As for how many years you need to become a contractor. 0 years, start right away. Look at the threads on this board about FTE that have no skills or drive. In any industry or profession if you are good or at least think you are good and are confident in your abilities then show some b*lls and do it.
But if your skills are in ass kissing and politics then a FTE environment may actually be a good place

Tom Vu
Tuesday, July 1, 2003

Indeed the "job security" aspect of being a FTE has been largely whittled away, with the way companies have become addicted to layoffs.

Before my current job at a Fortune 500 company, I was an employee of a tech consulting firm which is now breathing its last breaths.  In the past 4 years I survived 6 rounds of layoffs at the consulting firm and 2 rounds at my current company.

Even though I was a contractor to the clients, I was an FTE to the consulting firm.  So I had both the problems of not being paid for overtime while facing the clear and present danger of being unemployed if a client couldn't be found.  Luckily the clients weren't strong pushers of overtime as they would be billed for it, and I had a client 95%+ of the time.

I am looking into getting into *independent* contracting myself; the problem is figuring out how to get started.  Companies seem to be resistant to contract any one-man-shops, instead sticking to people from their "preferred vendor" list.  Which means I would have to come through one of those vendors, who tend to take too much of a cut out of the billing rate, either forcing me to price too high or drop my rates to the point where I am worse off than I am now.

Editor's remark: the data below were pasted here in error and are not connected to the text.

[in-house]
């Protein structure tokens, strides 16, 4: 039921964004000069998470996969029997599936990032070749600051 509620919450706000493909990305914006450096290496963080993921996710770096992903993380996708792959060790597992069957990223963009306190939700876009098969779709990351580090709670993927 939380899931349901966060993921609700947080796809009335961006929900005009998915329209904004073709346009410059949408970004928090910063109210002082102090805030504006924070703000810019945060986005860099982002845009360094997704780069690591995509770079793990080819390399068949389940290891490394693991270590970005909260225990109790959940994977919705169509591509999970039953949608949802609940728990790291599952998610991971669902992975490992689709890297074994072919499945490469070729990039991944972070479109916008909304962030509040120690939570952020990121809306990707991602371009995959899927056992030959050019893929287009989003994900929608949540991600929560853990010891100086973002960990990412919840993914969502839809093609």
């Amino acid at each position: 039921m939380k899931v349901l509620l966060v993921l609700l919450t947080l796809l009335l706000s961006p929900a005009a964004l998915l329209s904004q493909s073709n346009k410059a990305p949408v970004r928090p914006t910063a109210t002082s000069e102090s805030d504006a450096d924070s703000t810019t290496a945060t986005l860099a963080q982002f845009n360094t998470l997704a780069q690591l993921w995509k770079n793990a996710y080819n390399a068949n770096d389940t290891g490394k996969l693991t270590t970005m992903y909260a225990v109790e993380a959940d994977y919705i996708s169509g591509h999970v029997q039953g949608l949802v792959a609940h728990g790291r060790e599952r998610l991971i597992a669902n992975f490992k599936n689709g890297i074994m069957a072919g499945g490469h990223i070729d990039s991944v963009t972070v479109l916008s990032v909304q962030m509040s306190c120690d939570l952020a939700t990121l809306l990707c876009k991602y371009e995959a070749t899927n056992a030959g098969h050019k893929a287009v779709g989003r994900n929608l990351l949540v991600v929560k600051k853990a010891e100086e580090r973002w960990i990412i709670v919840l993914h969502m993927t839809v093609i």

T. Norman
Tuesday, July 1, 2003

Anyone wanting to develop a real contracting or consulting business should avoid going through recruiters at all costs. Working through recruiters means you have very little say in arrangements, and this becomes critical if problems arise, which is normal in software development.

Most people considering becoming contractors have specialised expertise in some area or other, and this is useful to companies. You need to get in touch with companies directly and offer your services.

Companies are sucked in by recruiters just as much as developers are. If companies tell you they only hire through recruiters, firmly tell them the only way they can hire you is directly. You are a business. You don't work through middlemen.

A second important skill, alluded to by others, is being firm on getting paid. Staffers are not accustomed to making demands for pay, but consultants learn to do it. If you don't, some companies delay paying as long as possible, considering this financial prudence. So you have to learn to contact accounts payable and chase them for money.

Tuesday, July 1, 2003

To answer the speculation - yeah, I find my own work. Recruiters and brokers have done absolutely nothing for me except waste my time with their bullsh*t mind games and lies and noodling around to get lists of references. I've had one brokered contract in 10 years.